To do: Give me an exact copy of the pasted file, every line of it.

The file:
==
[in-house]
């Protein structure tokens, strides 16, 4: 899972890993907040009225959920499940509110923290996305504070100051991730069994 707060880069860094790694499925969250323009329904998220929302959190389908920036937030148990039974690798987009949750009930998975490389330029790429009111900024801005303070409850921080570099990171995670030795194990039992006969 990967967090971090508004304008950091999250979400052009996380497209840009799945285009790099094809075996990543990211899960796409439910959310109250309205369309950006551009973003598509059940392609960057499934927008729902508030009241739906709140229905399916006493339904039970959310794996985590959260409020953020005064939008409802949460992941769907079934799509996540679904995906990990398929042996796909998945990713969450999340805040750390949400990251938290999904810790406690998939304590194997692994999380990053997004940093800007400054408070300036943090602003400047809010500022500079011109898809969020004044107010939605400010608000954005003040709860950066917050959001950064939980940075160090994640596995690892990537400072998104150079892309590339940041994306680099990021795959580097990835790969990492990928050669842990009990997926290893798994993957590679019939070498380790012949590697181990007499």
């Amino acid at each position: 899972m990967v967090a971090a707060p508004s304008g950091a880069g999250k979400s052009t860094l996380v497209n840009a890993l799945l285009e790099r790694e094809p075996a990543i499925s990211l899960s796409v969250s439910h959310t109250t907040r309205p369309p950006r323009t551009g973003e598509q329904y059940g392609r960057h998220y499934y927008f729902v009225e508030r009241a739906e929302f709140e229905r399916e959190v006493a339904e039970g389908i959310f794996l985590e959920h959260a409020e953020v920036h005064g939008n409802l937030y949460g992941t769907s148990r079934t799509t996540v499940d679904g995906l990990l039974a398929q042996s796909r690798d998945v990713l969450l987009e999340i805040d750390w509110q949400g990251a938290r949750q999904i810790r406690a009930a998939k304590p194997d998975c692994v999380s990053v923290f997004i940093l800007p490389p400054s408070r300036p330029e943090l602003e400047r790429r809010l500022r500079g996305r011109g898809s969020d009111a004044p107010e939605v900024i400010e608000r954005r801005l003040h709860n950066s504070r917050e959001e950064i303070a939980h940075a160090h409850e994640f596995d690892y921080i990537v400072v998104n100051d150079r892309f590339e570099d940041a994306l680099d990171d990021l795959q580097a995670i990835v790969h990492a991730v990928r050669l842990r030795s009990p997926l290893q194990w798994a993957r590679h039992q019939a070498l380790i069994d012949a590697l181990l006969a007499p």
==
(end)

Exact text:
[in-house]
């Protein structure tokens, strides 16, 4: 899972890993907040009225959920499940509110923290996305504070100051991730069994 707060880069860094790694499925969250323009329904998220929302959190389908920036937030148990039974690798987009949750009930998975490389330029790429009111900024801005303070409850921080570099990171995670030795194990039992006969 990967967090971090508004304008950091999250979400052009996380497209840009799945285009790099094809075996990543990211899960796409439910959310109250309205369309950006551009973003598509059940392609960057499934927008729902508030009241739906709140229905399916006493339904039970959310794996985590959260409020953020005064939008409802949460992941769907079934799509996540679904995906990990398929042996796909998945990713969450999340805040750390949400990251938290999904810790406690998939304590194997692994999380990053997004940093800007400054408070300036943090602003400047809010500022500079011109898809969020004044107010939605400010608000954005003040709860950066917050959001950064939980940075160090994640596995690892990537400072998104150079892309590339940041994306680099990021795959580097990835790969990492990928050669842990009990997926290893798994993957590679019939070498380790012949590697181990007499």
């Amino acid at each position: 899972m990967v967090a971090a707060p508004s304008g950091a880069g999250k979400s052009t860094l996380v497209n840009a890993l799945l285009e790099r790694e094809p075996a990543i499925s990211l899960s796409v969250s439910h959310t109250t907040r309205p369309p950006r323009t551009g973003e598509q329904y059940g392609r960057h998220y499934y927008f729902v009225e508030r009241a739906e929302f709140e229905r399916e959190v006493a339904e039970g389908i959310f794996l985590e959920h959260a409020e953020v920036h005064g939008n409802l937030y949460g992941t769907s148990r079934t799509t996540v499940d679904g995906l990990l039974a398929q042996s796909r690798d998945v990713l969450l987009e999340i805040d750390w509110q949400g990251a938290r949750q999904i810790r406690a009930a998939k304590p194997d998975c692994v999380s990053v923290f997004i940093l800007p490389p400054s408070r300036p330029e943090l602003e400047r790429r809010l500022r500079g996305r011109g898809s969020d009111a004044p107010e939605v900024i400010e608000r954005r801005l003040h709860n950066s504070r917050e959001e950064i303070a939980h940075a160090h409850e994640f596995d690892y921080i990537v400072v998104n100051d150079r892309f590339e570099d940041a994306l680099d990171d990021l795959q580097a995670i990835v790969h990492a991730v990928r050669l842990r030795s009990p997926l290893q194990w798994a993957r590679h039992q019939a070498l380790i069994d012949a590697l181990l006969a007499p």